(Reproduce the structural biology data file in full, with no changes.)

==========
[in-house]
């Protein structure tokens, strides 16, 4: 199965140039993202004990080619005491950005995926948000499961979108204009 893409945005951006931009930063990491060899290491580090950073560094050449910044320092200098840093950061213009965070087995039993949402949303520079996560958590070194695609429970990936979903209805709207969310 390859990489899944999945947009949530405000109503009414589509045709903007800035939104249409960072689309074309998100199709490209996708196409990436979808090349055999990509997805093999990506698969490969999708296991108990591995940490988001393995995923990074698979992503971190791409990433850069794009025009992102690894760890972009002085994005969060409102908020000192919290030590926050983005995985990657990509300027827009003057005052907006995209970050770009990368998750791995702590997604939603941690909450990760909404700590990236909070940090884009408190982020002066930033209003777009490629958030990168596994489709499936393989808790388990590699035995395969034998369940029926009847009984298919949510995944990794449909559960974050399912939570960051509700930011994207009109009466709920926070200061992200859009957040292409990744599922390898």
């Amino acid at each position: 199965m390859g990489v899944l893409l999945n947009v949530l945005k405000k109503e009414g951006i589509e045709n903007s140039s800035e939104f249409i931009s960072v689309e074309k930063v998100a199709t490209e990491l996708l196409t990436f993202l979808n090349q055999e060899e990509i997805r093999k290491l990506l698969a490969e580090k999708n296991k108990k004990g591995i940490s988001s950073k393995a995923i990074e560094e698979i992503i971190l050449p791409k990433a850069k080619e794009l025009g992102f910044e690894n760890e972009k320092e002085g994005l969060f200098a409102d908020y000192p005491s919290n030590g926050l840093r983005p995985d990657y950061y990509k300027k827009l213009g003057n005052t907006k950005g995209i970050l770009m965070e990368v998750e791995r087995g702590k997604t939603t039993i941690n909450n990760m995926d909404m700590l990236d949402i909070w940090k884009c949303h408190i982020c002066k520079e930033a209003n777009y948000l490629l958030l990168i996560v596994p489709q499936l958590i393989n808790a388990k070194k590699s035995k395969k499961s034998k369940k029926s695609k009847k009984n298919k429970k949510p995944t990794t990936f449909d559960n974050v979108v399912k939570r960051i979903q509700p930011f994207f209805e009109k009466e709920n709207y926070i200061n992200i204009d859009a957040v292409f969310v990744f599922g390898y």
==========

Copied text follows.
[in-house]
């Protein structure tokens, strides 16, 4: 199965140039993202004990080619005491950005995926948000499961979108204009 893409945005951006931009930063990491060899290491580090950073560094050449910044320092200098840093950061213009965070087995039993949402949303520079996560958590070194695609429970990936979903209805709207969310 390859990489899944999945947009949530405000109503009414589509045709903007800035939104249409960072689309074309998100199709490209996708196409990436979808090349055999990509997805093999990506698969490969999708296991108990591995940490988001393995995923990074698979992503971190791409990433850069794009025009992102690894760890972009002085994005969060409102908020000192919290030590926050983005995985990657990509300027827009003057005052907006995209970050770009990368998750791995702590997604939603941690909450990760909404700590990236909070940090884009408190982020002066930033209003777009490629958030990168596994489709499936393989808790388990590699035995395969034998369940029926009847009984298919949510995944990794449909559960974050399912939570960051509700930011994207009109009466709920926070200061992200859009957040292409990744599922390898």
């Amino acid at each position: 199965m390859g990489v899944l893409l999945n947009v949530l945005k405000k109503e009414g951006i589509e045709n903007s140039s800035e939104f249409i931009s960072v689309e074309k930063v998100a199709t490209e990491l996708l196409t990436f993202l979808n090349q055999e060899e990509i997805r093999k290491l990506l698969a490969e580090k999708n296991k108990k004990g591995i940490s988001s950073k393995a995923i990074e560094e698979i992503i971190l050449p791409k990433a850069k080619e794009l025009g992102f910044e690894n760890e972009k320092e002085g994005l969060f200098a409102d908020y000192p005491s919290n030590g926050l840093r983005p995985d990657y950061y990509k300027k827009l213009g003057n005052t907006k950005g995209i970050l770009m965070e990368v998750e791995r087995g702590k997604t939603t039993i941690n909450n990760m995926d909404m700590l990236d949402i909070w940090k884009c949303h408190i982020c002066k520079e930033a209003n777009y948000l490629l958030l990168i996560v596994p489709q499936l958590i393989n808790a388990k070194k590699s035995k395969k499961s034998k369940k029926s695609k009847k009984n298919k429970k949510p995944t990794t990936f449909d559960n974050v979108v399912k939570r960051i979903q509700p930011f994207f209805e009109k009466e709920n709207y926070i200061n992200i204009d859009a957040v292409f969310v990744f599922g390898y």